Watch Femme: An Uprising Of Female Voices In The Watch Industry

Watch Femme: An Uprising Of Female Voices In The Watch Industry

A movement made of female collectors, enthusiasts, writers, or women who work in the watch industry has come together on a new social media platform to share the good and bad of being part of this luxurious and male-dominated industry.

By Viviana Shanks

In December 2020, Sharmila Bertin, Editor-in-Chief of The Watches Magazine, wrote an editorial about her less than satisfying experience in a boutique. In the editorial titled, "Gender Is So Has-Been," Bertin called for watches to not be "genderized," expressing her frustrations with the "sectarian" nature of the watch industry, brands splitting collections into "men's watches" and "women's watches," and outdated vocabulary like the term "ladies." Later on, in early February, Cara Barrett at Hodinkee shook the English-speaking watch world with her article "All Watches Should Be Unisex – And Here's Why.

This dissatisfaction with the industry has been an ongoing problem for a long time. But it wasn’t until recently that women really began expressing their frustrations in print and out loud. While wanting our proverbial seat at the table, we often shied away from asking for it. Well, guess what? It's time they hear us!

What is Watch Femme?

Founded by Laetitia Hirschy, Founder & CEO of Kaaviar PR, and Suzanne Wong, Editor-in-Chief at WorldTempus, Watch Femme is here for women to learn and express themselves. What can we, as part of the watch industry, do to be more inclusive to women? What are the steps we should take to be more welcoming to future generations of watch women? How can we have a seat at the horological table? Both Laetitia and Suzanne have worked in the industry in different facets for years, and both have experienced sexism and inappropriate comments.

When asked what triggered their decision to start Watch Femme, Suzanne said, “For whatever reason, although the overall industry workforce is pretty much equal parts men and women, the gender distribution is completely skewed at the leadership level. For years, I was looking for some network, official or informal, to offer mentorship opportunities and support to young women in the watch world. When I didn't find one, I quickly realized that I couldn't just sit around waiting for someone else to do something about it.”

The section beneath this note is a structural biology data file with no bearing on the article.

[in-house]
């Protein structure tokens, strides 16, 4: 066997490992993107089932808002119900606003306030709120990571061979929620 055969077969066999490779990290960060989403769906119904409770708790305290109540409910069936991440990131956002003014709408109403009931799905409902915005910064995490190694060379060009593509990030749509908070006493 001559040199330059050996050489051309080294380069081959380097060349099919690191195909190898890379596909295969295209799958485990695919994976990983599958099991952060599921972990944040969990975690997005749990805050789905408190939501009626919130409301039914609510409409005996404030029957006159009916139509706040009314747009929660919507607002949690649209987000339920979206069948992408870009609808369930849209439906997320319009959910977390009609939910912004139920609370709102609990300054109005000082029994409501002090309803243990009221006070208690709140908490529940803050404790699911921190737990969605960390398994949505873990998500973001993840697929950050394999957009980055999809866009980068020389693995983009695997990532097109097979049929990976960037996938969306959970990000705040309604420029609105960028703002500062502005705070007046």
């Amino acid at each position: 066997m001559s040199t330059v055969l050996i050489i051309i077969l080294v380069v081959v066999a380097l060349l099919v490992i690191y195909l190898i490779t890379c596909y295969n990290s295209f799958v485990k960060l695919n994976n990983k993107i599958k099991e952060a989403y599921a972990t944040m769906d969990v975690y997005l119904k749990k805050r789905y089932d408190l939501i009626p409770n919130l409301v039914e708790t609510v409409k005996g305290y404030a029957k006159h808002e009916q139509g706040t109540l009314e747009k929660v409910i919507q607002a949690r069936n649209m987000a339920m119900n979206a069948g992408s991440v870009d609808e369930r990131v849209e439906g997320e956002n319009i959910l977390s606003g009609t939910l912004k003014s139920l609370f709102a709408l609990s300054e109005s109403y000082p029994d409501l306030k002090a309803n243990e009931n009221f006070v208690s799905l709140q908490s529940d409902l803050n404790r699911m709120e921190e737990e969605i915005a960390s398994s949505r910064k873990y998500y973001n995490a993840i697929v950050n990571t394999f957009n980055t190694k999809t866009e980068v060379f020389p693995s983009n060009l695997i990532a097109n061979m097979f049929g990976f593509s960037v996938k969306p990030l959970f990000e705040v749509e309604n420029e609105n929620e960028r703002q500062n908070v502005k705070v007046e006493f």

This rising movement needed a platform, and what better than the burgeoning social networking app Clubhouse? For those unfamiliar with the new Hype app, it's like a live podcast, where there are rooms with themes, and you're only allowed to talk if the moderator invites you on stage (either by raising your hand or by appointment of a moderator). No one sees you, but as soon as you click that unmute button, you can express your thoughts with the "speakers" and the "listeners." It's the perfect way to be yourself in the comfort of your home and express yourself freely.

Also, nobody is allowed to record, what happens on Clubhouse, stays on Clubhouse.

“When I joined Clubhouse in January, I felt like this was finally the perfect platform for having a more extensive dialogue on the subject,” Laetitia Hirschy told Watchonista. “The platform is user-friendly. No one is looking at you and judging how you look, etc. You can listen or participate if you want. As [Watchonista Editor-in-Chief] Josh very correctly said in his Time+Tide interview, Clubhouse feels like having a discussion at a bar with a mix of everyone in the industry, including consumers.”

I can already see you, dear reader, asking yourself: Wait, is this a pro-misandry group? No, no, and no!

While being made for women to express themselves, Watch Femme welcomes feedback, opinions, and men's questions. Watch Femme is created to empower women and to find mentorship between each other. Men's opinions and views are always more than welcome because many gents haven't realized what it is like to be a woman in a male-dominated industry or hobby.